The Washington Board of Tax Appeals (BTA) has recently ruled that a Verizon Wireless affiliate was entitled to a refund of use taxes paid on software downloaded onto company servers located in California. Seattle SMSA LP (dba Verizon Wireless) v. State of Washington Department of Revenue, BTA Docket No. 66729 (June 11, 2008), petition for reconsideration denied (July 24, 2008). The BTA’s ruling sets aside an Administrative Law Judge (ALJ) determination that Verizon Wireless failed to prove that the software was delivered to an out-of-state location.
The company is engaged in providing telecommunications services in Washington. As part of their business, Verizon Wireless and its affiliate employed special “Ceos” call tracking software licensed by Metapath Software International. In October 2000, Verizon Wireless and Metapath entered a Master Sales Agreement (“Agreement”) that standardized the practice of the license and purchase of software and related support services. The Agreement required that Metapath enter a delivery location on each invoice for software or services ordered by Verizon Wireless.
Pointing to this provision, a Washington Department of Revenue (“Department”) ALJ found dispositive a notation on the Metapath invoices showing Bellevue, Washington as the “ship to” address. In so doing, the Department ALJ declined to give any weight to the affidavit of the Verizon Wireless Director of Network Engineering (“Director”), who approved the orders in question, and who testified that the software was in fact delivered to the Verizon Wireless data center in Walnut Creek, California.
The Director testified that Verizon Wireless had operated a data center in Bellevue for many years, but that the facility, including the equipment which hosted the disputed software, was relocated to Walnut Creek in mid-2001—months before Verizon Wireless had ordered the disputed software or support services. He explained in this connection that Metapath delivered the software electronically to servers located at the Verizon Wireless facility in California and that Verizon Wireless did not receive any backup disks or tapes. He testified, moreover, that the notation on the Metapath invoice, showing Bellevue as the “ship to” address, was made in error and that the vendor had simply used that address because it was where he was based and where he received invoices. The Department ALJ declared this testimony insufficient.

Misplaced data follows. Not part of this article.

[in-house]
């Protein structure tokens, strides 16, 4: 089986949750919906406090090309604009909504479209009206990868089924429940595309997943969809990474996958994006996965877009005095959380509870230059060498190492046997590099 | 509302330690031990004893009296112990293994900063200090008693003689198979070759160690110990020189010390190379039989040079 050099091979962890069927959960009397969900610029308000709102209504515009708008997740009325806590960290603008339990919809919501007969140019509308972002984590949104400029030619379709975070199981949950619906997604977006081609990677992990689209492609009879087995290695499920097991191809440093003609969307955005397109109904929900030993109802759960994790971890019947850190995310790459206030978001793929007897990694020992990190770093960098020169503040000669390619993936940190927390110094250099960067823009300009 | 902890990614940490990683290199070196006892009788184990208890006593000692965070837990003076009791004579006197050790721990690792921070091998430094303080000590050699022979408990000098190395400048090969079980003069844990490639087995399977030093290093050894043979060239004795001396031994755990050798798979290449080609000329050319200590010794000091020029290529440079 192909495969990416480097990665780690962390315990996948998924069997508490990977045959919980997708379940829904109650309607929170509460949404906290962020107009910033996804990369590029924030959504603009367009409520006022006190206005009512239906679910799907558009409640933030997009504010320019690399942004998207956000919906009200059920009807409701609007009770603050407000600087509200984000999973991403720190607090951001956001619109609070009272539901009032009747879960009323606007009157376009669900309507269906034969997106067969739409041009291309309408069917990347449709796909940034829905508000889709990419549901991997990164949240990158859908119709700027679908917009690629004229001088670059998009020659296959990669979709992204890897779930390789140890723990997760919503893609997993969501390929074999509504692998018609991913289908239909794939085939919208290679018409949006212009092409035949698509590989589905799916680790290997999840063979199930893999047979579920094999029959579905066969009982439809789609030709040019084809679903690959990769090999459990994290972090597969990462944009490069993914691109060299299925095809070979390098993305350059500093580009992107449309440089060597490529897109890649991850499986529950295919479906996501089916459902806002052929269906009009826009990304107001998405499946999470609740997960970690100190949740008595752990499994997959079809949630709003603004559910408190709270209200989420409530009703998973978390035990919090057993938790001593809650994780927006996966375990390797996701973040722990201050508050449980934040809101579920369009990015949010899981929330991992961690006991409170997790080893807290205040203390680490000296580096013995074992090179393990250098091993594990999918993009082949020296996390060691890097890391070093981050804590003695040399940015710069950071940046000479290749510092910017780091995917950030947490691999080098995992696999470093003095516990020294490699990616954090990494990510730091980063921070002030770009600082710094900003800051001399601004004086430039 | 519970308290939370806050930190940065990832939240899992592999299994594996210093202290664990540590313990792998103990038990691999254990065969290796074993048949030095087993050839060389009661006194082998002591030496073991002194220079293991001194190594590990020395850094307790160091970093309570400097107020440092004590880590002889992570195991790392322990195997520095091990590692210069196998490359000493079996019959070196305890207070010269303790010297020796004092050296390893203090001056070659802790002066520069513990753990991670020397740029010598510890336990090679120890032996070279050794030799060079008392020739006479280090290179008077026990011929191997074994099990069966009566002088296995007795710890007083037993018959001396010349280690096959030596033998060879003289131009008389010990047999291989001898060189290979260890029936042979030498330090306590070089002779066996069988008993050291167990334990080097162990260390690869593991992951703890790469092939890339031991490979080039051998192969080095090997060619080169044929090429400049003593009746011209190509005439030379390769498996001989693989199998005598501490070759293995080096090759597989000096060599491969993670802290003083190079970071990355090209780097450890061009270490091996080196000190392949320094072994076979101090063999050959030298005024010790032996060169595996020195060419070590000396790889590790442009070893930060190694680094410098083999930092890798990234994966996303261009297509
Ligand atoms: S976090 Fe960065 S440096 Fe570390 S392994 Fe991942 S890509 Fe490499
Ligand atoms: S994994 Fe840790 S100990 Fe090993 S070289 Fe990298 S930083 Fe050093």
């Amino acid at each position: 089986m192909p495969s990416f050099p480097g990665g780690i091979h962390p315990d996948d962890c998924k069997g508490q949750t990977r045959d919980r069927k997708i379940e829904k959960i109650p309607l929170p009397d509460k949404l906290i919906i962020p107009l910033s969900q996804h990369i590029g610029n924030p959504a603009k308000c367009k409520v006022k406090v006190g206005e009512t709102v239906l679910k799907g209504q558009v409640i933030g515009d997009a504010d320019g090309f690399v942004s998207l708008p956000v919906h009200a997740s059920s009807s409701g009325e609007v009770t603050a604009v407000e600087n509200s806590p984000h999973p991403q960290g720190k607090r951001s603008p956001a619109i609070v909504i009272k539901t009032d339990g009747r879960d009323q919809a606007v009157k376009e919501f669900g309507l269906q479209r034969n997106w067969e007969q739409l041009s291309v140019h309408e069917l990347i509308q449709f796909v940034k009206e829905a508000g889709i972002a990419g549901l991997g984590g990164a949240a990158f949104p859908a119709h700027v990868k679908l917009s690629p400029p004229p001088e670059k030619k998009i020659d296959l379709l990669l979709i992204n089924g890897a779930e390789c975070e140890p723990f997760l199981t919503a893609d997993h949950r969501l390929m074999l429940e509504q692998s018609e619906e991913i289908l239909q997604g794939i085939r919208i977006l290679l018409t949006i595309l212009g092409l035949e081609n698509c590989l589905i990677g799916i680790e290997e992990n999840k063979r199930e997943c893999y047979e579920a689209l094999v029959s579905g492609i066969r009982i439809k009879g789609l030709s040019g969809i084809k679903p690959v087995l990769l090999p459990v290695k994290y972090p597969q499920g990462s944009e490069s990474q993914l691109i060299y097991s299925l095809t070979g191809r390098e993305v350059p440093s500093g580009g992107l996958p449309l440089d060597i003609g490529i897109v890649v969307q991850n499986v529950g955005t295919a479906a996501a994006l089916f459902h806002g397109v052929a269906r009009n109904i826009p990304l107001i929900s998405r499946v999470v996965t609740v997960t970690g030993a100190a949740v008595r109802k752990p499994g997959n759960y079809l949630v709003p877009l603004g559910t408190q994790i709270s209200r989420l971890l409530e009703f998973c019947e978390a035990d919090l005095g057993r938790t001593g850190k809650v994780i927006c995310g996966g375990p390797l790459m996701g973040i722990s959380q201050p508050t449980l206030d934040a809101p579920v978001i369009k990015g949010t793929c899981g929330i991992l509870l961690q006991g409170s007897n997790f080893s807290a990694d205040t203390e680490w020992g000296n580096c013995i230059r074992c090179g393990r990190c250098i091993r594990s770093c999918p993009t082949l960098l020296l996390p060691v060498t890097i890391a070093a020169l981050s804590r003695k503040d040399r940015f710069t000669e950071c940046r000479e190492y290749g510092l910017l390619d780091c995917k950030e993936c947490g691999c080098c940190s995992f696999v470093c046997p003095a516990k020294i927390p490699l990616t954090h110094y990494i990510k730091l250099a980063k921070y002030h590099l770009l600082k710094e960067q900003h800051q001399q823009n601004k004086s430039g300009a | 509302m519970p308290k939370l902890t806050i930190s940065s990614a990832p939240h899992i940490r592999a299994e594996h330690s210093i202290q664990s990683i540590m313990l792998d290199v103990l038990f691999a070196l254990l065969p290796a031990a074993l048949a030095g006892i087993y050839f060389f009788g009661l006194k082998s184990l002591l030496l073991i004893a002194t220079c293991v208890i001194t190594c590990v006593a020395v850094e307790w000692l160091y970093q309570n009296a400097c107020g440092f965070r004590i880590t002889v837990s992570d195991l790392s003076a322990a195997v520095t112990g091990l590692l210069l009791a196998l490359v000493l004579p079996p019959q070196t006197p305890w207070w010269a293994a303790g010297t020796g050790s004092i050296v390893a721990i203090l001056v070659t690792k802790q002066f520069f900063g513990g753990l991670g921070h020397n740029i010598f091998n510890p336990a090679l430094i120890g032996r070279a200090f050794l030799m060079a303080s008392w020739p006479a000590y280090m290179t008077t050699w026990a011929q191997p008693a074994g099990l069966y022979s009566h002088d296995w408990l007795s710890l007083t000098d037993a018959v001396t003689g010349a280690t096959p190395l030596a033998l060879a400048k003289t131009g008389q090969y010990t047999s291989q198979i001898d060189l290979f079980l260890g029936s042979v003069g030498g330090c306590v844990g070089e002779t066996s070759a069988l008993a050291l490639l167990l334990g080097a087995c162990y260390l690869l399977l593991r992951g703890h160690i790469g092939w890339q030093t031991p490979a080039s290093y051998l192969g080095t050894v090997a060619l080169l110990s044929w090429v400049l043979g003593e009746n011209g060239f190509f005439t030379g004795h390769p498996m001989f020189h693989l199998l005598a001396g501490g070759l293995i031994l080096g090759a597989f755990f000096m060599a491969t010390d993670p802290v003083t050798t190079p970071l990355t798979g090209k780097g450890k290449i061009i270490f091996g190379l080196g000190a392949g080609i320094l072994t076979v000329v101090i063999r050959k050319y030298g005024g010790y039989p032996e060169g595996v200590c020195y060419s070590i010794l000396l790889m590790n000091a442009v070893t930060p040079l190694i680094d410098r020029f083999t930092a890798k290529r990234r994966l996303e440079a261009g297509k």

On appeal, Verizon Wireless argued that evidence of the actual software delivery protocol should be given more weight than the boilerplate contract language or the rote “ship to” entries on the vendor invoices. Verizon Wireless contended on this point that the Department ALJ erred in dismissing the Director’s un-rebutted testimony that the software was in fact delivered to the Walnut Creek data center, especially given that the Director’s affidavit was corroborated by contemporaneous records showing that the Bellevue facility had closed in the summer of 2001 and that, after the facility closure, Verizon Wireless no longer processed calls using equipment in Washington.
The BTA agreed with Verizon Wireless. In approving the refund claim, the BTA found that the totality of the evidence supported the claim that the software was delivered in California. The BTA affirmed the Verizon Wireless contention that, coupled with the facility closure and relocation documentation, the account of the company’s ongoing business relationship with the software vendor was persuasive evidence that the software was delivered to an out-of-state location, regardless of whether it conformed to the technical terms of the Agreement or the “ship to” entries on the invoices. The Department’s petition for redetermination was summarily denied.
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|Brian L. Browdy